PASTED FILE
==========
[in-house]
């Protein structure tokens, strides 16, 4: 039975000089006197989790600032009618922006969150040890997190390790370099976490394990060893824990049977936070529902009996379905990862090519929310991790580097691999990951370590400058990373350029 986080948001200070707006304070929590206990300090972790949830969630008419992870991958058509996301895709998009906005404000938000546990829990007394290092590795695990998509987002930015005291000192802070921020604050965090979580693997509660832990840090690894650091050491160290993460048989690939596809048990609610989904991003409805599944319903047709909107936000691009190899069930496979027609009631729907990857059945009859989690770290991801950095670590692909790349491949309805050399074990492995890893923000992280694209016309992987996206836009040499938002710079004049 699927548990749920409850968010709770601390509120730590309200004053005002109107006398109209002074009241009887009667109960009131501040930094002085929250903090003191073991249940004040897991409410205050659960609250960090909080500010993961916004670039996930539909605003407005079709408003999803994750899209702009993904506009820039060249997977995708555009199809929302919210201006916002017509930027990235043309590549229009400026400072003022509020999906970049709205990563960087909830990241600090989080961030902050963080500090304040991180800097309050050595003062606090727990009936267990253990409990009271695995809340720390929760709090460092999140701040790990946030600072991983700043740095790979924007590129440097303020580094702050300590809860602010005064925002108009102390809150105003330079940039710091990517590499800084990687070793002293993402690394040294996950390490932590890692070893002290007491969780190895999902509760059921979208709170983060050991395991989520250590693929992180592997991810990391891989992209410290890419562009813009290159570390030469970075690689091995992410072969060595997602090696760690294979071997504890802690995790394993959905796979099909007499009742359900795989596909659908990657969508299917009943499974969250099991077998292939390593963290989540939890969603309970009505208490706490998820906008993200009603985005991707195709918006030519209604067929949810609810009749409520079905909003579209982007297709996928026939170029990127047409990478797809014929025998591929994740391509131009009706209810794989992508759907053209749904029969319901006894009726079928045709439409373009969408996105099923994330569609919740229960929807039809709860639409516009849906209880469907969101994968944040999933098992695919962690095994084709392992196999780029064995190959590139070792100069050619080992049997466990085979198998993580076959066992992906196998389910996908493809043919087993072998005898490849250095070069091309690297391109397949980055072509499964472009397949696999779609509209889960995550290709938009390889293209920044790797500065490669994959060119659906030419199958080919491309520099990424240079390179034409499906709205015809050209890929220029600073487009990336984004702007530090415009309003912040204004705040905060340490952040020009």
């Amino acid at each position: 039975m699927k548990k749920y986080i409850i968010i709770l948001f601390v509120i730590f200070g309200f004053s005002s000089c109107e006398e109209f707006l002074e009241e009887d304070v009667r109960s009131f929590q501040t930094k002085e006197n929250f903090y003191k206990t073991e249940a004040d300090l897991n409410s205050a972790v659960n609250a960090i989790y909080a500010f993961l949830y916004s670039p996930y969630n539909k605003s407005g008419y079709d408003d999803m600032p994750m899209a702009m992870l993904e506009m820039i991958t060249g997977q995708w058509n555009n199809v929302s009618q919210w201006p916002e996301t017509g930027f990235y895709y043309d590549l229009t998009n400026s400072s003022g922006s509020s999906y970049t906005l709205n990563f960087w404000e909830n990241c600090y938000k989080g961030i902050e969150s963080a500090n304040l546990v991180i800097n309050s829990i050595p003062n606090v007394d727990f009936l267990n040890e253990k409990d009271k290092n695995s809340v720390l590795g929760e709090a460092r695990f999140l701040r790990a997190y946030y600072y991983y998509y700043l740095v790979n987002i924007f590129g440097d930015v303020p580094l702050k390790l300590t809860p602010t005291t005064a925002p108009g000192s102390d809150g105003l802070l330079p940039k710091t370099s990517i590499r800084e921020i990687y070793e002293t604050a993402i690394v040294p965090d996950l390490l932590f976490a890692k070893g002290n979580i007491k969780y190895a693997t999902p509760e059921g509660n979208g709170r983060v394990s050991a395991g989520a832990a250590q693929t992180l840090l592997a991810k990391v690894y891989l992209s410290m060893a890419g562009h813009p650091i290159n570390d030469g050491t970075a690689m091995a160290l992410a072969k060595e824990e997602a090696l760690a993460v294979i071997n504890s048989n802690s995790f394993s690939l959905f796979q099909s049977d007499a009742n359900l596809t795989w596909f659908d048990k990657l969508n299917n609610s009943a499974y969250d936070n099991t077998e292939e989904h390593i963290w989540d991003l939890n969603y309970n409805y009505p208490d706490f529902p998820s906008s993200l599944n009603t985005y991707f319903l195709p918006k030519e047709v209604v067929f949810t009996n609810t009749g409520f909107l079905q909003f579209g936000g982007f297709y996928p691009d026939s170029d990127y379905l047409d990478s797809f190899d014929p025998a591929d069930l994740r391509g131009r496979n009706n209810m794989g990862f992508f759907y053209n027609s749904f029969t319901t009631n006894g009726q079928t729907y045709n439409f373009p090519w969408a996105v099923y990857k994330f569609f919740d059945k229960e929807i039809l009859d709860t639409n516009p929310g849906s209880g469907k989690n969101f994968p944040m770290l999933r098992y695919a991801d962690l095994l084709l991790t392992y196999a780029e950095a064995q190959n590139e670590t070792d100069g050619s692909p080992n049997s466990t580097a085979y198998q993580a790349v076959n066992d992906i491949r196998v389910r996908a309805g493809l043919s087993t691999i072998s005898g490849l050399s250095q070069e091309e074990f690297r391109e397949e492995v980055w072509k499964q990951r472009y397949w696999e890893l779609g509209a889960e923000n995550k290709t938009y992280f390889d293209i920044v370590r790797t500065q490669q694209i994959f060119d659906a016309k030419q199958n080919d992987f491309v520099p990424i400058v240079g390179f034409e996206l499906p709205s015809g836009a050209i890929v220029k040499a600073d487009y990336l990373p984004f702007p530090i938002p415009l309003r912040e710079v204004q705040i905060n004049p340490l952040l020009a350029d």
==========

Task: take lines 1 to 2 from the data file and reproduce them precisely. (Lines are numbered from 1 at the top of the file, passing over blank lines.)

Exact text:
[in-house]
């Protein structure tokens, strides 16, 4: 039975000089006197989790600032009618922006969150040890997190390790370099976490394990060893824990049977936070529902009996379905990862090519929310991790580097691999990951370590400058990373350029 986080948001200070707006304070929590206990300090972790949830969630008419992870991958058509996301895709998009906005404000938000546990829990007394290092590795695990998509987002930015005291000192802070921020604050965090979580693997509660832990840090690894650091050491160290993460048989690939596809048990609610989904991003409805599944319903047709909107936000691009190899069930496979027609009631729907990857059945009859989690770290991801950095670590692909790349491949309805050399074990492995890893923000992280694209016309992987996206836009040499938002710079004049 699927548990749920409850968010709770601390509120730590309200004053005002109107006398109209002074009241009887009667109960009131501040930094002085929250903090003191073991249940004040897991409410205050659960609250960090909080500010993961916004670039996930539909605003407005079709408003999803994750899209702009993904506009820039060249997977995708555009199809929302919210201006916002017509930027990235043309590549229009400026400072003022509020999906970049709205990563960087909830990241600090989080961030902050963080500090304040991180800097309050050595003062606090727990009936267990253990409990009271695995809340720390929760709090460092999140701040790990946030600072991983700043740095790979924007590129440097303020580094702050300590809860602010005064925002108009102390809150105003330079940039710091990517590499800084990687070793002293993402690394040294996950390490932590890692070893002290007491969780190895999902509760059921979208709170983060050991395991989520250590693929992180592997991810990391891989992209410290890419562009813009290159570390030469970075690689091995992410072969060595997602090696760690294979071997504890802690995790394993959905796979099909007499009742359900795989596909659908990657969508299917009943499974969250099991077998292939390593963290989540939890969603309970009505208490706490998820906008993200009603985005991707195709918006030519209604067929949810609810009749409520079905909003579209982007297709996928026939170029990127047409990478797809014929025998591929994740391509131009009706209810794989992508759907053209749904029969319901006894009726079928045709439409373009969408996105099923994330569609919740229960929807039809709860639409516009849906209880469907969101994968944040999933098992695919962690095994084709392992196999780029064995190959590139070792100069050619080992049997466990085979198998993580076959066992992906196998389910996908493809043919087993072998005898490849250095070069091309690297391109397949980055072509499964472009397949696999779609509209889960995550290709938009390889293209920044790797500065490669994959060119659906030419199958080919491309520099990424240079390179034409499906709205015809050209890929220029600073487009990336984004702007530090415009309003912040204004705040905060340490952040020009």